Advocates for Detroit's Proposal P answer questions about potential charter revisions

Advocates for Proposal P answered questions about it Friday, just days before Detroiters head to the polls.

Proposal P includes more than 100 pages of revisions to Detroit's Charter. Major changes include equal internet access, protections against inflated property taxes, and a water affordability program.

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"What it does provide you is a city that is really first-rate. It treats the average individual like a person rather than just a chip on a gambling table," said Attorney Todd Perkins.

Detroit City Council President Pro Tempore Mary Sheffield said she has been trying to push for affordable water for all.

"I have tried to push it and have been told we can’t do it, and so I understand the sentiment of the people who are saying hey this is a fundamental right that should be embedded in our constitution because elected officials have not been able to address this issue," she said.

An analysis from the Detroit Free Press found the proposal would create 45 new elected positions. However, some people have concerns, such as political consultant Adolph Mongo, who spoke out against the proposal Thursday night on Let It Rip.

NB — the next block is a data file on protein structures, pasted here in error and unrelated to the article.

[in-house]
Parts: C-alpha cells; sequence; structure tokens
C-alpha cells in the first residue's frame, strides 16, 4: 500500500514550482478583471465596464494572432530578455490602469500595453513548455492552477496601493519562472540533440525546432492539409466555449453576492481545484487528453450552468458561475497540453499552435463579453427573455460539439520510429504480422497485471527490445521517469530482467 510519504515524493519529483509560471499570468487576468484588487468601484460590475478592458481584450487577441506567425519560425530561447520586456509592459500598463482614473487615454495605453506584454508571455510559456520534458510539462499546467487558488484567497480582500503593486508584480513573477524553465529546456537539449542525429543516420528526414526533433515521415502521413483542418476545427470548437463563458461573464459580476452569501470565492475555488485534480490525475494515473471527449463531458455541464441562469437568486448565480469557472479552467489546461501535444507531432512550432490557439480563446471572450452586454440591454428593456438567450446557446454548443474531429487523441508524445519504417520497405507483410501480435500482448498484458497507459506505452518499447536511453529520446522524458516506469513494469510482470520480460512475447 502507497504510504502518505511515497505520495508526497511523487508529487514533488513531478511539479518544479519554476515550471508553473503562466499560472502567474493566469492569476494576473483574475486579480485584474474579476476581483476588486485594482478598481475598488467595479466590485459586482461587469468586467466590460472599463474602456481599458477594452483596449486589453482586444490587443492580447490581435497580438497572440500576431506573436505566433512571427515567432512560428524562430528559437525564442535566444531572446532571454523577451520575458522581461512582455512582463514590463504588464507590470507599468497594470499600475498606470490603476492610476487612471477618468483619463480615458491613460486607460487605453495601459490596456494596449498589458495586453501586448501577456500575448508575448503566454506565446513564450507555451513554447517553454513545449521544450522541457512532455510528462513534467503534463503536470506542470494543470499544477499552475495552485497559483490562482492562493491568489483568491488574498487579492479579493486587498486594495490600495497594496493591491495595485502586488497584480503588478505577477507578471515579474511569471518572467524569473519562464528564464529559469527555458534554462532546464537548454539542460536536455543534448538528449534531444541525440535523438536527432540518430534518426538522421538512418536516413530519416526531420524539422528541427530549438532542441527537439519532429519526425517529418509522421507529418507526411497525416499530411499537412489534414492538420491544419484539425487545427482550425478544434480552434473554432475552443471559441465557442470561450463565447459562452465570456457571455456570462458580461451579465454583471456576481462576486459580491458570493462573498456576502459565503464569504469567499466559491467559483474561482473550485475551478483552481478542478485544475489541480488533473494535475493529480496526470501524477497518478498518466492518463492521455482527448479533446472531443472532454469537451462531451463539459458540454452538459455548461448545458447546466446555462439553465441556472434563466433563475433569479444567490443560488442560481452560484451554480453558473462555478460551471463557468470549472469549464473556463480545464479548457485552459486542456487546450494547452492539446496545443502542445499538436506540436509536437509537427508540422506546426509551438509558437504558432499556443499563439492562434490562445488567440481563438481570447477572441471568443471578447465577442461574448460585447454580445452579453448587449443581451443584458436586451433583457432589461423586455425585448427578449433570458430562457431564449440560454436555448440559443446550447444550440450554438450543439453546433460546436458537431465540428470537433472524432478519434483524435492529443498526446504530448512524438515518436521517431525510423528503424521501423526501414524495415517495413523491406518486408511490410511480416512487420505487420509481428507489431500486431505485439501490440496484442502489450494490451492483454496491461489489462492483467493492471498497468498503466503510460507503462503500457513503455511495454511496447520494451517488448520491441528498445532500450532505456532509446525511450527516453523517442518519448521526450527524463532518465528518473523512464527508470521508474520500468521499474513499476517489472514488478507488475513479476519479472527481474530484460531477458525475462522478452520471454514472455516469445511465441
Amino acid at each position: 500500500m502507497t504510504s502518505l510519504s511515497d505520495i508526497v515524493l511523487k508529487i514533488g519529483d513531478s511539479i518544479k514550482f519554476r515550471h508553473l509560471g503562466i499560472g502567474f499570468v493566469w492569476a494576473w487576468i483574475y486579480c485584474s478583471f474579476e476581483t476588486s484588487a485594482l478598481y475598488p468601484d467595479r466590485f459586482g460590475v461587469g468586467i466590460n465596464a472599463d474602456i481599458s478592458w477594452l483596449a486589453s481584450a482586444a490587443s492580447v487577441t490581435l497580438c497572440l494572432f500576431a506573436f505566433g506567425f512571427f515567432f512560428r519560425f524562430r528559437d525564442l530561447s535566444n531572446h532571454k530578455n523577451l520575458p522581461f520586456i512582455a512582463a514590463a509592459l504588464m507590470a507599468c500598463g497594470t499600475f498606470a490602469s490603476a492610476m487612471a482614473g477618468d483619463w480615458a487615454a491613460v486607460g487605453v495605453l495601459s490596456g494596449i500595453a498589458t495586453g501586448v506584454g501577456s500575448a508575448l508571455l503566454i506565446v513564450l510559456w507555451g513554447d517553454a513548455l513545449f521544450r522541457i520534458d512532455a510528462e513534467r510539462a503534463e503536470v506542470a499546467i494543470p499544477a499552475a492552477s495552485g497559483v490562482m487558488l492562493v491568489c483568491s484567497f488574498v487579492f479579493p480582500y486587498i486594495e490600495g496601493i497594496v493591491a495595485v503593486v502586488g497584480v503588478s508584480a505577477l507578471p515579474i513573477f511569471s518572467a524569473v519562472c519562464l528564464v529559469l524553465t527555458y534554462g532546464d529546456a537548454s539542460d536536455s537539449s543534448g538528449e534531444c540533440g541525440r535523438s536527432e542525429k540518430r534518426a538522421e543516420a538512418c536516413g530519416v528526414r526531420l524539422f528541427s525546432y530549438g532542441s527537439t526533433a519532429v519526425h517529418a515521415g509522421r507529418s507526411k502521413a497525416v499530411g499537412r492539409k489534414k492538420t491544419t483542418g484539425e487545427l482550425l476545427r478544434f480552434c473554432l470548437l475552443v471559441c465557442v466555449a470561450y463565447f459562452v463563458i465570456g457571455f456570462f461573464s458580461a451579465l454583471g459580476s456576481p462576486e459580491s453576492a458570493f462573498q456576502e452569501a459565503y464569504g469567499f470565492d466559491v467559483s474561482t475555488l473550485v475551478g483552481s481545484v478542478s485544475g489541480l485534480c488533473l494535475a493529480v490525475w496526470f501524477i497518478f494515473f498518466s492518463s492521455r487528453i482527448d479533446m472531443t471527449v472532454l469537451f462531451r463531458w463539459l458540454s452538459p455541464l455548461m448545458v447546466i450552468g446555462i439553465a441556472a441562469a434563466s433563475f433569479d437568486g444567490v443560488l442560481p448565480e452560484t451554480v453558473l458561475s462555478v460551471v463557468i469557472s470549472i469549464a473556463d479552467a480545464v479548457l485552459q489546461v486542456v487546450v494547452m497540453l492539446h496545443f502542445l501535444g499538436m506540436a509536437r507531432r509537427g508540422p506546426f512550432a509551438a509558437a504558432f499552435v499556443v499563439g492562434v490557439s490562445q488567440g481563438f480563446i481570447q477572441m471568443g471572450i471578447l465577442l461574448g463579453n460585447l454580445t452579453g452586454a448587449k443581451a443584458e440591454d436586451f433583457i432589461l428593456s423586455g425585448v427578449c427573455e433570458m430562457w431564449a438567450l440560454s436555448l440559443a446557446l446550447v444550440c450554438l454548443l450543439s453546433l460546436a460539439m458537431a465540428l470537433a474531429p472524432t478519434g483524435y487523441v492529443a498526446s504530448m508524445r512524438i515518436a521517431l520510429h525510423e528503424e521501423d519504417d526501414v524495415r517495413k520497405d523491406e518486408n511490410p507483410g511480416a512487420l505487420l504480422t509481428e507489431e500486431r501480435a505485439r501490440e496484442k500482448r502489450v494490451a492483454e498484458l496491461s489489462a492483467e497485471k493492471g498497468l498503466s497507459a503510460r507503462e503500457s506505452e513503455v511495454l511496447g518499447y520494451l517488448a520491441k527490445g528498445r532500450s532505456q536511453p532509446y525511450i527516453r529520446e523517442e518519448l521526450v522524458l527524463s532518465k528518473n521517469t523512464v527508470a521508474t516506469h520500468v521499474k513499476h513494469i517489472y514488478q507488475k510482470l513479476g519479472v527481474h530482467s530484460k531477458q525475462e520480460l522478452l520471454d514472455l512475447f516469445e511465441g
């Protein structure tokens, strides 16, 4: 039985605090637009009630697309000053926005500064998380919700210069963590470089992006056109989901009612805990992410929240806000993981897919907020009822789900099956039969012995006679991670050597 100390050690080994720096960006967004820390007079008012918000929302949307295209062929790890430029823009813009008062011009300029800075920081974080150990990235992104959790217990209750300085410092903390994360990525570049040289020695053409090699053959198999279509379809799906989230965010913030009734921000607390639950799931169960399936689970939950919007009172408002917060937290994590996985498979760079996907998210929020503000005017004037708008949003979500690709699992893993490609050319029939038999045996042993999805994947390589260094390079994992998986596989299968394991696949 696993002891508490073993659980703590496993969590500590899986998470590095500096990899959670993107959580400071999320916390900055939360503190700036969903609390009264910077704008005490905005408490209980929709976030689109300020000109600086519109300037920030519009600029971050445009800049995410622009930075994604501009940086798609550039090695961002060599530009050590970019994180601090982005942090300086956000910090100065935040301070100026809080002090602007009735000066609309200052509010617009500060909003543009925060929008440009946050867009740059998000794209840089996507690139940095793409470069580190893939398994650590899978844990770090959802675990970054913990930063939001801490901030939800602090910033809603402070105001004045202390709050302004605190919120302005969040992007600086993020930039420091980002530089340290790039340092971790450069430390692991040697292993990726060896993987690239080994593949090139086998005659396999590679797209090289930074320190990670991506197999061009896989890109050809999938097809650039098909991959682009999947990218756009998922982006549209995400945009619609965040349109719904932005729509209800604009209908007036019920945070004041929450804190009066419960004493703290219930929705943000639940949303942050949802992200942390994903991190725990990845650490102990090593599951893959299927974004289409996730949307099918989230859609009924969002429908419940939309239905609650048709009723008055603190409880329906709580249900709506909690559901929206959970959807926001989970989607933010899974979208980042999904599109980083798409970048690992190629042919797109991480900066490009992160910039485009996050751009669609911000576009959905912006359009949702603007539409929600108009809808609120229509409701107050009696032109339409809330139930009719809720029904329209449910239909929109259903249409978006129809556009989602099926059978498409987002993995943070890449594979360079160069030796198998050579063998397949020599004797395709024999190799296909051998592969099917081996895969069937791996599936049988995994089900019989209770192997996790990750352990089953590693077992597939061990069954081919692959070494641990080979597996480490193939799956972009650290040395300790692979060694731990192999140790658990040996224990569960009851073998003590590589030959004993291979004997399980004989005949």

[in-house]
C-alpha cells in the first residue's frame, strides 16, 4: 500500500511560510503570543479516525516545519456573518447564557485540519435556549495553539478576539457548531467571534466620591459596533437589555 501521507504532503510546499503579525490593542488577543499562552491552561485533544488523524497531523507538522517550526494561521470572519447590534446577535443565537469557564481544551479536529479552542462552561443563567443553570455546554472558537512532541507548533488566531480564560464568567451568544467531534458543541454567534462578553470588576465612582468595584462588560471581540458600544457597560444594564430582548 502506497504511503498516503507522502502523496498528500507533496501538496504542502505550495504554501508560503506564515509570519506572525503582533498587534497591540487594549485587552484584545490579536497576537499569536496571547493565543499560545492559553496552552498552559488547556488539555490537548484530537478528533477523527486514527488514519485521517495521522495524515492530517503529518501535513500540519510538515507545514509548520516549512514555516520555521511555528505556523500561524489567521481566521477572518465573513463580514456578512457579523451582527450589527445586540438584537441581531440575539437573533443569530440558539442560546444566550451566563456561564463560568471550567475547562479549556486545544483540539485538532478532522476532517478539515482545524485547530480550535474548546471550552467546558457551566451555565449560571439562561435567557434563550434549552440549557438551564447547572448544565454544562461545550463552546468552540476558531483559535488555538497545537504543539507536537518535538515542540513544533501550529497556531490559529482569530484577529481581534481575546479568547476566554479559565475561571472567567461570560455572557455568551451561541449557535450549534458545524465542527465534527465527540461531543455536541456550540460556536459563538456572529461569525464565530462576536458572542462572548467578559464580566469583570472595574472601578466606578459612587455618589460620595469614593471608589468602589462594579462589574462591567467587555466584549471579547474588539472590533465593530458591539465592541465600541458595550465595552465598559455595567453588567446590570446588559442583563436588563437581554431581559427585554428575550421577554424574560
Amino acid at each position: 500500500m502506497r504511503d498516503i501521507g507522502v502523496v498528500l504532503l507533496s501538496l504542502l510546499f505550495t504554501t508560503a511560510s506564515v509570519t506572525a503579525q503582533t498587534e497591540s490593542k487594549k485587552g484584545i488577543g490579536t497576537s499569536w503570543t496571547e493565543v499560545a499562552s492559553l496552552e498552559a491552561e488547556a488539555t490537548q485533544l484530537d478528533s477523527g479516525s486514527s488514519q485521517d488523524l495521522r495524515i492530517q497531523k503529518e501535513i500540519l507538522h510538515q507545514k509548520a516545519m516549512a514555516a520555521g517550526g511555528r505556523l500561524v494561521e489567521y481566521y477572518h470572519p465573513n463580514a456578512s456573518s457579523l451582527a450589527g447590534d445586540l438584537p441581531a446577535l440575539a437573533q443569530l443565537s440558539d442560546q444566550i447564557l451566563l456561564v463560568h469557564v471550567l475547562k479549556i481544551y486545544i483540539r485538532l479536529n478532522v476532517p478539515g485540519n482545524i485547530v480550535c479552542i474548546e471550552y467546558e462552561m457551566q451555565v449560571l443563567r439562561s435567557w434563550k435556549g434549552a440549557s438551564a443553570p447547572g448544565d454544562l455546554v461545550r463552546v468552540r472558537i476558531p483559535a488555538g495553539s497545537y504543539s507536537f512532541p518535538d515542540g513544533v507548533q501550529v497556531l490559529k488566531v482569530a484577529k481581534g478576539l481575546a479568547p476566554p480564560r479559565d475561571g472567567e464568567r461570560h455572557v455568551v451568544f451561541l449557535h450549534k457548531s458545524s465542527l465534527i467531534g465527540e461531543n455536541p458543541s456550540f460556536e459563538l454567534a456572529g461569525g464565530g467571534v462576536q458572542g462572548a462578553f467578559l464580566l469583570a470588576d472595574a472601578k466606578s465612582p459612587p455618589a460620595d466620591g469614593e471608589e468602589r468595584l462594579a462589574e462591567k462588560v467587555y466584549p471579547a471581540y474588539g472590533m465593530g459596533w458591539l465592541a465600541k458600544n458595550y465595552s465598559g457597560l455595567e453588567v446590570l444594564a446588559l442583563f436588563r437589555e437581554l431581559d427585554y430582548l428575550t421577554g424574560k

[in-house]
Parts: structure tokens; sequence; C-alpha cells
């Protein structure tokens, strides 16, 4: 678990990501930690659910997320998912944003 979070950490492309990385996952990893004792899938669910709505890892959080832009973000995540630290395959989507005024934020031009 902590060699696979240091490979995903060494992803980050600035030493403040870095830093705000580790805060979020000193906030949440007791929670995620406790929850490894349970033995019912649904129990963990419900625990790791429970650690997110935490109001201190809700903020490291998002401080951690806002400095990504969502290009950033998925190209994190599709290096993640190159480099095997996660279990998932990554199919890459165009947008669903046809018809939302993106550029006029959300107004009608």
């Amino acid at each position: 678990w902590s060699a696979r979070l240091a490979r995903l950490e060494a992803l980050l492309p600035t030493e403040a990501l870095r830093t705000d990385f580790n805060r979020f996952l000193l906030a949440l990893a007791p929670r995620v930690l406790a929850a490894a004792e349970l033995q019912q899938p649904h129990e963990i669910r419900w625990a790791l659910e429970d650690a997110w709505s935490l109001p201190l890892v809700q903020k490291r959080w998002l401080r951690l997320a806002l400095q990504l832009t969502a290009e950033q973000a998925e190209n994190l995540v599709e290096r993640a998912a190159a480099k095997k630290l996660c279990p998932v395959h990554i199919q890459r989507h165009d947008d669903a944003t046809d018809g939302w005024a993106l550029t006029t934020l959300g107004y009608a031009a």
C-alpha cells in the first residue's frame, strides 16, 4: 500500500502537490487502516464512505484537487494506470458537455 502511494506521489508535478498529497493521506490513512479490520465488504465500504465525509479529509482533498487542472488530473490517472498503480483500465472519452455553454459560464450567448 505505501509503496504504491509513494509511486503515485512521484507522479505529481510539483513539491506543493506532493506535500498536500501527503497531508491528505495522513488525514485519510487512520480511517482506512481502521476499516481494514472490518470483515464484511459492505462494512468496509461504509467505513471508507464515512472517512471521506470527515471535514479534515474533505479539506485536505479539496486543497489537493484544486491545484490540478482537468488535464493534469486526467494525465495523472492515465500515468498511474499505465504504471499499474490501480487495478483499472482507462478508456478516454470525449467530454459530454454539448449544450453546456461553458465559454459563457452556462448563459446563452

Let It Rip: Is Proposal P good or bad for the people of Detroit?

"I had a problem with creating new departments. Down the years the city had to cut departments, had to merge departments. How many people are going to be in those departments and how many and how much budget that?" he said.

An analysis from Mike Duggan's administration also found the revisions could cost the city $2 billion over four years. 

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Eric Lupher from the Citizen's Research Council of Michigan independently reviewed the proposed charter changes.

"The costs have been overstated by the city office of financial management, but it does create new costs and the issue we are worried about is that the city, it’s just a few years out of bankruptcy. It has maintained a balanced budget and done fine but it’s not rolling in money," he said.

Voters will decide on Proposal P on Tuesday.